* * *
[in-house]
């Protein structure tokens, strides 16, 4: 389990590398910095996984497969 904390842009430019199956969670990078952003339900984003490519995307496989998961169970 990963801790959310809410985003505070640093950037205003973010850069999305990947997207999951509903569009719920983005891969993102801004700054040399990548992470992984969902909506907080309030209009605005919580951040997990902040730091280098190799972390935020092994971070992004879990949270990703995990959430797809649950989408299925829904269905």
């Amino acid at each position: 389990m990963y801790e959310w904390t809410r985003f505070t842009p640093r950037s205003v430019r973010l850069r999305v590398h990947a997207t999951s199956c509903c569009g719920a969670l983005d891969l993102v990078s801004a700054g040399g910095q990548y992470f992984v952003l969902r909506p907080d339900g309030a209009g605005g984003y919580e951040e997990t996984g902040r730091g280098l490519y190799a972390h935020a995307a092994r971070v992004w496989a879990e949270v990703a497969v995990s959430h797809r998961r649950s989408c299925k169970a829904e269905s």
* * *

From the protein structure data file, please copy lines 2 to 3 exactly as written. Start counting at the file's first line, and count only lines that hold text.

């Protein structure tokens, strides 16, 4: 389990590398910095996984497969 904390842009430019199956969670990078952003339900984003490519995307496989998961169970 990963801790959310809410985003505070640093950037205003973010850069999305990947997207999951509903569009719920983005891969993102801004700054040399990548992470992984969902909506907080309030209009605005919580951040997990902040730091280098190799972390935020092994971070992004879990949270990703995990959430797809649950989408299925829904269905």
């Amino acid at each position: 389990m990963y801790e959310w904390t809410r985003f505070t842009p640093r950037s205003v430019r973010l850069r999305v590398h990947a997207t999951s199956c509903c569009g719920a969670l983005d891969l993102v990078s801004a700054g040399g910095q990548y992470f992984v952003l969902r909506p907080d339900g309030a209009g605005g984003y919580e951040e997990t996984g902040r730091g280098l490519y190799a972390h935020a995307a092994r971070v992004w496989a879990e949270v990703a497969v995990s959430h797809r998961r649950s989408c299925k169970a829904e269905s």